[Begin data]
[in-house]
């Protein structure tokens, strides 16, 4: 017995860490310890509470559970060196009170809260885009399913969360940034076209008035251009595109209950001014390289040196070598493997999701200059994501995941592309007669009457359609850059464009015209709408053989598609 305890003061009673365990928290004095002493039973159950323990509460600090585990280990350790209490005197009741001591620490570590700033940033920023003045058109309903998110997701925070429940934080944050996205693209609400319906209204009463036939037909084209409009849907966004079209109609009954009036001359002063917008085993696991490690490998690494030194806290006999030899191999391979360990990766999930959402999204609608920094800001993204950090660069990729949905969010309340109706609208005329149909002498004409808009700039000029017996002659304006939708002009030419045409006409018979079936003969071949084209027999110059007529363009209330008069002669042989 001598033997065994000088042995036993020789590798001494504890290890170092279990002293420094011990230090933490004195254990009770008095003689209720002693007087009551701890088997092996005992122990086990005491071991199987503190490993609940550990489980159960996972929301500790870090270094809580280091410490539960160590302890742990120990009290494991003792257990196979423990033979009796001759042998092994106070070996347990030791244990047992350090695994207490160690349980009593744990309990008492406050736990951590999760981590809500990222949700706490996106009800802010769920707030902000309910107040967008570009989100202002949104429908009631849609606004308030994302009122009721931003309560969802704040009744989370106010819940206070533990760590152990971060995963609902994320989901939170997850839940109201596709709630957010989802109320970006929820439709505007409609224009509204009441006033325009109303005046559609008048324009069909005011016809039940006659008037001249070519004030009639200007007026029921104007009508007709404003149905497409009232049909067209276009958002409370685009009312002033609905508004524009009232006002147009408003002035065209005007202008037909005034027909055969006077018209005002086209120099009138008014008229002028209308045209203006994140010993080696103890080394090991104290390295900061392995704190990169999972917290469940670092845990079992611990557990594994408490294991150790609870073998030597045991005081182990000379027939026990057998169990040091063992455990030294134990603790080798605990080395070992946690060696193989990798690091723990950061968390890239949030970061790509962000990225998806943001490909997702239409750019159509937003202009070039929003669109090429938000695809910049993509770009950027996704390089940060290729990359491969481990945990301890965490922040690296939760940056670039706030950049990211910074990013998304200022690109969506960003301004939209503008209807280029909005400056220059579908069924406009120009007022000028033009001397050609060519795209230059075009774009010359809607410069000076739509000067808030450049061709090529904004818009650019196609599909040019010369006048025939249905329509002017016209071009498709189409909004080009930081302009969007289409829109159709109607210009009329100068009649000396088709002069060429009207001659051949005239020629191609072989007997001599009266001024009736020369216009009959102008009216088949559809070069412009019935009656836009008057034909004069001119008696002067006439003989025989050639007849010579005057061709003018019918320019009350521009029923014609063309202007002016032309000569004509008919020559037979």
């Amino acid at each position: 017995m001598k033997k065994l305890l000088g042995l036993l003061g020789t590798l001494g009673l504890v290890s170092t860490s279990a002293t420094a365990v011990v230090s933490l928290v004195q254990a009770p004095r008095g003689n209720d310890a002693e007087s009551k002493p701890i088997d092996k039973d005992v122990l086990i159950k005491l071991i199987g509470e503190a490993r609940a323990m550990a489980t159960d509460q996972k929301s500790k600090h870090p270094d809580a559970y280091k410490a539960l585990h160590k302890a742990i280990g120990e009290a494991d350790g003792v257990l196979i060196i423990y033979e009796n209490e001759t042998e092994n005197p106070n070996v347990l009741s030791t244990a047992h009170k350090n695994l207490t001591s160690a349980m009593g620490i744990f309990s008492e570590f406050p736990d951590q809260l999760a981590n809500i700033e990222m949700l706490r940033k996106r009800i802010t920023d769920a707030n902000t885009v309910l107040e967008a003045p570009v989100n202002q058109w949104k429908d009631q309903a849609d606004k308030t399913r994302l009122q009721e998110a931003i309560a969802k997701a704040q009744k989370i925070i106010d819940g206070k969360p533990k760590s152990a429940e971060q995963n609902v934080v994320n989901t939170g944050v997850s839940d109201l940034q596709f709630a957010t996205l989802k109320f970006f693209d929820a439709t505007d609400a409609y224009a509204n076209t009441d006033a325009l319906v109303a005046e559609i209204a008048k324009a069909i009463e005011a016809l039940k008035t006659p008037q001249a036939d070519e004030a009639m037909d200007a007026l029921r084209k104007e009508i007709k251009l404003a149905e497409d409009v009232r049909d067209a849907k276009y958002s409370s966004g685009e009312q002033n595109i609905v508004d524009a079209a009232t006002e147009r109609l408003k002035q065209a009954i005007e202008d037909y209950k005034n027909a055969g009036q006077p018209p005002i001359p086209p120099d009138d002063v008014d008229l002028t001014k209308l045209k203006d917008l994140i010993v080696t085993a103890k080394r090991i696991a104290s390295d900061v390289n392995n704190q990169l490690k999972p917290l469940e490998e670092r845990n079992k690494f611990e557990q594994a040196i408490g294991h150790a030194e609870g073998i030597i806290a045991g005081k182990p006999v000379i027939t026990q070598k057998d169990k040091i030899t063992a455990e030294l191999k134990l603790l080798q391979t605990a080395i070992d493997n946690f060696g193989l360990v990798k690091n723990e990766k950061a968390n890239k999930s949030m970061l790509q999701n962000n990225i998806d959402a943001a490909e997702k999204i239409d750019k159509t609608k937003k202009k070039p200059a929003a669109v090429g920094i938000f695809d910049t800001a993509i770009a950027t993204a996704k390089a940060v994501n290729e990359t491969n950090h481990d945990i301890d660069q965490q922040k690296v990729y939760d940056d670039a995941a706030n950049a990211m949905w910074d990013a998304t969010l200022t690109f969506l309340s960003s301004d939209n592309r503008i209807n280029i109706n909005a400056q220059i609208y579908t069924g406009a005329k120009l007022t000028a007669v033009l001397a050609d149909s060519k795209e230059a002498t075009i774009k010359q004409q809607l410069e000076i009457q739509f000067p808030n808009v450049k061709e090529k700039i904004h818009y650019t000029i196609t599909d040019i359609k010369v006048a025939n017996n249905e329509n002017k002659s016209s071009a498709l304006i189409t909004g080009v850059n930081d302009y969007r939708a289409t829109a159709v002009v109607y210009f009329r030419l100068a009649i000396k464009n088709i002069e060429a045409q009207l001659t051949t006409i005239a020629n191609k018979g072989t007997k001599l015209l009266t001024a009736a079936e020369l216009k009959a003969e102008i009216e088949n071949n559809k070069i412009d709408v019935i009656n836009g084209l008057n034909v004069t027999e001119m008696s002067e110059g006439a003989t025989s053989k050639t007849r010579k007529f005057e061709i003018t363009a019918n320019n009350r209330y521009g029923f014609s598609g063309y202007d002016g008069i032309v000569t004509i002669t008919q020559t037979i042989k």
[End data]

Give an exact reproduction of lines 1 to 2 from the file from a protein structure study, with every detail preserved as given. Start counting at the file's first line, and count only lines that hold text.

[in-house]
């Protein structure tokens, strides 16, 4: 017995860490310890509470559970060196009170809260885009399913969360940034076209008035251009595109209950001014390289040196070598493997999701200059994501995941592309007669009457359609850059464009015209709408053989598609 305890003061009673365990928290004095002493039973159950323990509460600090585990280990350790209490005197009741001591620490570590700033940033920023003045058109309903998110997701925070429940934080944050996205693209609400319906209204009463036939037909084209409009849907966004079209109609009954009036001359002063917008085993696991490690490998690494030194806290006999030899191999391979360990990766999930959402999204609608920094800001993204950090660069990729949905969010309340109706609208005329149909002498004409808009700039000029017996002659304006939708002009030419045409006409018979079936003969071949084209027999110059007529363009209330008069002669042989 001598033997065994000088042995036993020789590798001494504890290890170092279990002293420094011990230090933490004195254990009770008095003689209720002693007087009551701890088997092996005992122990086990005491071991199987503190490993609940550990489980159960996972929301500790870090270094809580280091410490539960160590302890742990120990009290494991003792257990196979423990033979009796001759042998092994106070070996347990030791244990047992350090695994207490160690349980009593744990309990008492406050736990951590999760981590809500990222949700706490996106009800802010769920707030902000309910107040967008570009989100202002949104429908009631849609606004308030994302009122009721931003309560969802704040009744989370106010819940206070533990760590152990971060995963609902994320989901939170997850839940109201596709709630957010989802109320970006929820439709505007409609224009509204009441006033325009109303005046559609008048324009069909005011016809039940006659008037001249070519004030009639200007007026029921104007009508007709404003149905497409009232049909067209276009958002409370685009009312002033609905508004524009009232006002147009408003002035065209005007202008037909005034027909055969006077018209005002086209120099009138008014008229002028209308045209203006994140010993080696103890080394090991104290390295900061392995704190990169999972917290469940670092845990079992611990557990594994408490294991150790609870073998030597045991005081182990000379027939026990057998169990040091063992455990030294134990603790080798605990080395070992946690060696193989990798690091723990950061968390890239949030970061790509962000990225998806943001490909997702239409750019159509937003202009070039929003669109090429938000695809910049993509770009950027996704390089940060290729990359491969481990945990301890965490922040690296939760940056670039706030950049990211910074990013998304200022690109969506960003301004939209503008209807280029909005400056220059579908069924406009120009007022000028033009001397050609060519795209230059075009774009010359809607410069000076739509000067808030450049061709090529904004818009650019196609599909040019010369006048025939249905329509002017016209071009498709189409909004080009930081302009969007289409829109159709109607210009009329100068009649000396088709002069060429009207001659051949005239020629191609072989007997001599009266001024009736020369216009009959102008009216088949559809070069412009019935009656836009008057034909004069001119008696002067006439003989025989050639007849010579005057061709003018019918320019009350521009029923014609063309202007002016032309000569004509008919020559037979």